The Male Contraceptive
The male contraceptive has often been a thorny subject for everyone on all sides of the debate; both for and against it. However, there’s a distinct lack of knowledge in the public eye around what it is, what’s currently available, and why we haven’t already found a mainstream solution.
Differences between male and female contraception
Although there’s a vast difference between the one-to-two eggs a month produced by women and the millions of sperm produced in the testes, the hormonal mechanisms around fertility in males and females are very similar. Amongst the sexes, hormones called progestins can tell the brain to stop producing the hormones responsible for egg and sperm production in the body.
What forms of male contraception are currently available?
Currently, the only forms of contraception for males are condoms, withdrawal (not recommended by professionals) and vasectomy. Although small studies using female contraceptives combined with testosterone replacement products have shown promising results, the rate at which the testosterone products leave the system makes the idea of a pill-a-day promise very difficult. As well, female hormonal pills can be ingested orally but the testosterone replacements currently cannot be. At the moment, the best options to rebalance the hormonal combination in the male bodies come as gels, injections and implanted pellets.
Controversy and clinical studies
A recent study published in the Journal of Clinical Endocrinology & Metabolism showed super promising results for a male contraceptive. Of the 320 participants, 95.9 of 100 continuing users experienced a suppressed sperm concentration. Overall, the contraceptive was 96% effective at preventing pregnancy. Despite these promising results, the study was discontinued early by an independent committee who claimed that the side effects of mood changes, depression, pain around the injection area and increased libido were such that “the risks to the study participants outweighed the potential benefits.”
Many articles and blog pieces sprung up online immediately comparing those ‘harmful’ side-effects to those already caused by female contraceptives since their conception. “Yes, contraceptives have side effects – and it’s time for men to put up with them too” said The UK Independent newspaper. Many outlets demanded that males be subjected to the same side-effects as females on a contraceptive devised in the 1960s while others had more noble reasons for suggesting a tolerance of the side effects. Some media organisations debated that a shared understanding of the effects of the medication could bring couples closer and give both sides a better appreciation of what goes into maintaining a baby-free life.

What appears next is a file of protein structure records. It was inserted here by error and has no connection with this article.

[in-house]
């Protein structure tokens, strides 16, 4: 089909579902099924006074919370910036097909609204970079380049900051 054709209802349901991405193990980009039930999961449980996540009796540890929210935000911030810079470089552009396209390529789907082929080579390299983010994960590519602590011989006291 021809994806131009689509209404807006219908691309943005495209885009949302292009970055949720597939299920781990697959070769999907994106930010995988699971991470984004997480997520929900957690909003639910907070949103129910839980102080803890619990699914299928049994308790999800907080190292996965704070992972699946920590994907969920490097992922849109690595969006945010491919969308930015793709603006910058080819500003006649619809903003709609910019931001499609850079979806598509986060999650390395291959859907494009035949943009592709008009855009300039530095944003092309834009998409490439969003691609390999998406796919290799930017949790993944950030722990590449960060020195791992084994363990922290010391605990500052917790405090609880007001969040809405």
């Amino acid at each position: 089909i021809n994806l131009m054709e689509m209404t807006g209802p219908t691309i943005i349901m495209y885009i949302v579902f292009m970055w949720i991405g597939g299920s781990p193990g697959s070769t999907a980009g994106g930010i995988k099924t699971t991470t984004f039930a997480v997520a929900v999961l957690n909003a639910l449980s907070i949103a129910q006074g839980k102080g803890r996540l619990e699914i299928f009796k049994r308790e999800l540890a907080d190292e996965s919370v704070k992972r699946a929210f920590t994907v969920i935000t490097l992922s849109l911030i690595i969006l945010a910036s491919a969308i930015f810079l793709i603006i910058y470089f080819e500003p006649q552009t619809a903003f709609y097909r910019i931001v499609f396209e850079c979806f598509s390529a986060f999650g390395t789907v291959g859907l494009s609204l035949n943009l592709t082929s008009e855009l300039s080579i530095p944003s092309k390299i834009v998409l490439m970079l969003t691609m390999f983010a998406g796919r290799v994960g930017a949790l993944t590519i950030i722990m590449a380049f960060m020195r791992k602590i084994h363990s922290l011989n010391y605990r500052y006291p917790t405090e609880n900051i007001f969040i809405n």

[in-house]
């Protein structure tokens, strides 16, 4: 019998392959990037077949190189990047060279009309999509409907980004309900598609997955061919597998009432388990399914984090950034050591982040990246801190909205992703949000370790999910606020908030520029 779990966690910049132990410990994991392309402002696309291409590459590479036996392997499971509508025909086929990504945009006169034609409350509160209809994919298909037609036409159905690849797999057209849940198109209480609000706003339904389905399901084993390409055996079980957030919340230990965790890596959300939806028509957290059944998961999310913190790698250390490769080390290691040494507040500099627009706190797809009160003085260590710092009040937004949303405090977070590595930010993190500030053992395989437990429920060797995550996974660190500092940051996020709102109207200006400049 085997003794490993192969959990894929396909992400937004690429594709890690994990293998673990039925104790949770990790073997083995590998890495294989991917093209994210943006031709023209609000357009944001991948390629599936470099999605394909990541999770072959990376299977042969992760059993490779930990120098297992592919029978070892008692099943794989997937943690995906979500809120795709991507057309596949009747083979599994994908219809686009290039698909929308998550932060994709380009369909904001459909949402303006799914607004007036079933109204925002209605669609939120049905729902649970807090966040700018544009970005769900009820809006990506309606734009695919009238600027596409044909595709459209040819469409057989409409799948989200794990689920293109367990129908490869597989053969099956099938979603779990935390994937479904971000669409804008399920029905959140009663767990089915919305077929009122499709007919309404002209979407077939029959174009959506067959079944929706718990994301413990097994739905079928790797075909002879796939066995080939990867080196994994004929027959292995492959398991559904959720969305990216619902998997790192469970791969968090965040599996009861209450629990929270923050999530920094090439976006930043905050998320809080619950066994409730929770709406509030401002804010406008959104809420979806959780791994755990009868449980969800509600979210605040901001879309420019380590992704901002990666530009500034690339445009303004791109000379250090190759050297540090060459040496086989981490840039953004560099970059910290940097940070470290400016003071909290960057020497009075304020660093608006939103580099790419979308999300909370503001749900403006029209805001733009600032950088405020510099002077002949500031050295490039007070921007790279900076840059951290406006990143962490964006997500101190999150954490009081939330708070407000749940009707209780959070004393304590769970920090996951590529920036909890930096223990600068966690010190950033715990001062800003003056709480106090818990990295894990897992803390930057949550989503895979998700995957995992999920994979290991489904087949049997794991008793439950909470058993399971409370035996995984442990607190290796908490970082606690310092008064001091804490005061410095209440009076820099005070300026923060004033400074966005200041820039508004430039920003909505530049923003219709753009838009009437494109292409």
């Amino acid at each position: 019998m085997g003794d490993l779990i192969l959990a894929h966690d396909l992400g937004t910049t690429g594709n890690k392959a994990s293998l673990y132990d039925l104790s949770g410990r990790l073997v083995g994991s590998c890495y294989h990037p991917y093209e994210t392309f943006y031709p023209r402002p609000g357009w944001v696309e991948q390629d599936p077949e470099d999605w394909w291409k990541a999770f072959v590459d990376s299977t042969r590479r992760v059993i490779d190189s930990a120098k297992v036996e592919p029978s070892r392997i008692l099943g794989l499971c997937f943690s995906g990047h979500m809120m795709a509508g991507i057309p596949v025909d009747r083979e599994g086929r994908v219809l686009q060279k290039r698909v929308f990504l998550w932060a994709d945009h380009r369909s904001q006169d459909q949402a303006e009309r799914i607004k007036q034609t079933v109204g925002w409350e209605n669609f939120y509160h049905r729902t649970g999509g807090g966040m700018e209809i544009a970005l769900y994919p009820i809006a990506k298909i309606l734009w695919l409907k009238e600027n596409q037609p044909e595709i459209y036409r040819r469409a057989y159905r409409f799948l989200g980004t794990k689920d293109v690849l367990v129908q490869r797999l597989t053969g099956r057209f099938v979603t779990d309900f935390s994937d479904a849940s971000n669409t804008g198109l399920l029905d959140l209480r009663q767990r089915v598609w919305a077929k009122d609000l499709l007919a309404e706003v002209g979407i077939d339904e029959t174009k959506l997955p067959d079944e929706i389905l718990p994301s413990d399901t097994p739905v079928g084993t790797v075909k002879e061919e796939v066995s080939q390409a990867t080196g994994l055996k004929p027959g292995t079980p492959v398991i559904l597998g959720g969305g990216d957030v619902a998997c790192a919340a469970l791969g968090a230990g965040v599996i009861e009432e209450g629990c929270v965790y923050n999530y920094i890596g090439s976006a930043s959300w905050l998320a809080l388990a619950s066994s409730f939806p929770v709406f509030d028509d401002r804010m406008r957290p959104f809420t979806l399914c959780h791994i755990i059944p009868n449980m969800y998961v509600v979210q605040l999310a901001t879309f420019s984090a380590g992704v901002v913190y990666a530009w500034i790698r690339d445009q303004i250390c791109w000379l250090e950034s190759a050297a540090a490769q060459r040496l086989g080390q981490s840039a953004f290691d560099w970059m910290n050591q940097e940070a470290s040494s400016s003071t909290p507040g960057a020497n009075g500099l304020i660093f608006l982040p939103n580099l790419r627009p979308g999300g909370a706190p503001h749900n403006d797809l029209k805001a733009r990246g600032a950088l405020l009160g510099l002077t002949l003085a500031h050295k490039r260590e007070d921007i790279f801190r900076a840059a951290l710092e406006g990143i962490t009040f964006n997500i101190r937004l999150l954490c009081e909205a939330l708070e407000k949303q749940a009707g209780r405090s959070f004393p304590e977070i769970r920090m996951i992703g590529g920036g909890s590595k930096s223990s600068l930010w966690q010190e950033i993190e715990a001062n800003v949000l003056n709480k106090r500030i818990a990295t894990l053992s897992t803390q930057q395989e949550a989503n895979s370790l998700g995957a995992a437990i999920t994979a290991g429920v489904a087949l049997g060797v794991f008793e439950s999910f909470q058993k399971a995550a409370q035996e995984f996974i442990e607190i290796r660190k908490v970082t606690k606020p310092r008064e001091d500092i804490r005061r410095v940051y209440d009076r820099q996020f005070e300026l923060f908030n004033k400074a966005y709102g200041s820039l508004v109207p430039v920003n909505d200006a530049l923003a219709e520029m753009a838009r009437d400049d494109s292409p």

Is there an interest in a male “pill”?
A 2005 study found that more than half of 9,000 men from across the world were keen towards using a male hormonal contraceptive. In 2011, Susan Walker at Anglia Ruskin University in Chelmsford published a study of 54 men in an unnamed town in England. Twenty-six of them said they would take it. “They were not concerned about losing fertility – as long as they could be sure of regaining it,” Walker stresses.
The remainder of the study had objections based on gender-norms they’d grown up with. “I’m so used to women taking the pill.” While others were concerned with the long-term side-effects of the taking the medication in terms of fertility and health later down the line.
Overall, there is a serious and significant demand for the male contraceptive to be introduced to the world but, although the same side effects are currently present in female contraceptive pills also, the prolonged harmful effects on the male body have left a lot of people wondering if the current approach is correct or whether we should withdraw both oral contraceptives in anticipation of a side-effect-free alternative.